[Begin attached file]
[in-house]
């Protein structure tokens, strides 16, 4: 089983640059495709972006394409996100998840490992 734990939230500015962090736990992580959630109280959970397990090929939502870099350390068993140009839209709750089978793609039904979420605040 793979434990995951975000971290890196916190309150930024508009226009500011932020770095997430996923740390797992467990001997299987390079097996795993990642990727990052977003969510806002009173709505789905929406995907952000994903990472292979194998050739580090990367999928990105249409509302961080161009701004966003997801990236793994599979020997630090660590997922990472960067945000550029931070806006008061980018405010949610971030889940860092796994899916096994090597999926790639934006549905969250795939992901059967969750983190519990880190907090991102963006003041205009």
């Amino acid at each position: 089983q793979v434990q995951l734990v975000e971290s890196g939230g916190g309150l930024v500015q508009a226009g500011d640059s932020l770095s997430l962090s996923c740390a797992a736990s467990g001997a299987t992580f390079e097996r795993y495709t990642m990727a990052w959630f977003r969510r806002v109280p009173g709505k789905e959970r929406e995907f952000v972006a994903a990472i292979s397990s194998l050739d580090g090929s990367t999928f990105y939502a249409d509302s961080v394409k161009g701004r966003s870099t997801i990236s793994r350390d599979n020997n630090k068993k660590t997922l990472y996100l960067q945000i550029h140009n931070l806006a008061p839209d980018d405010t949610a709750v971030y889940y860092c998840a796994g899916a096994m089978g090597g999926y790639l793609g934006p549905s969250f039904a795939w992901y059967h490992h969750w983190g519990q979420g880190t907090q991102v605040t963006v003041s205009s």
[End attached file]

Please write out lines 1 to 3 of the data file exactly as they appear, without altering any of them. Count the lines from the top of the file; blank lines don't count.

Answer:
[in-house]
């Protein structure tokens, strides 16, 4: 089983640059495709972006394409996100998840490992 734990939230500015962090736990992580959630109280959970397990090929939502870099350390068993140009839209709750089978793609039904979420605040 793979434990995951975000971290890196916190309150930024508009226009500011932020770095997430996923740390797992467990001997299987390079097996795993990642990727990052977003969510806002009173709505789905929406995907952000994903990472292979194998050739580090990367999928990105249409509302961080161009701004966003997801990236793994599979020997630090660590997922990472960067945000550029931070806006008061980018405010949610971030889940860092796994899916096994090597999926790639934006549905969250795939992901059967969750983190519990880190907090991102963006003041205009």
């Amino acid at each position: 089983q793979v434990q995951l734990v975000e971290s890196g939230g916190g309150l930024v500015q508009a226009g500011d640059s932020l770095s997430l962090s996923c740390a797992a736990s467990g001997a299987t992580f390079e097996r795993y495709t990642m990727a990052w959630f977003r969510r806002v109280p009173g709505k789905e959970r929406e995907f952000v972006a994903a990472i292979s397990s194998l050739d580090g090929s990367t999928f990105y939502a249409d509302s961080v394409k161009g701004r966003s870099t997801i990236s793994r350390d599979n020997n630090k068993k660590t997922l990472y996100l960067q945000i550029h140009n931070l806006a008061p839209d980018d405010t949610a709750v971030y889940y860092c998840a796994g899916a096994m089978g090597g999926y790639l793609g934006p549905s969250f039904a795939w992901y059967h490992h969750w983190g519990q979420g880190t907090q991102v605040t963006v003041s205009s």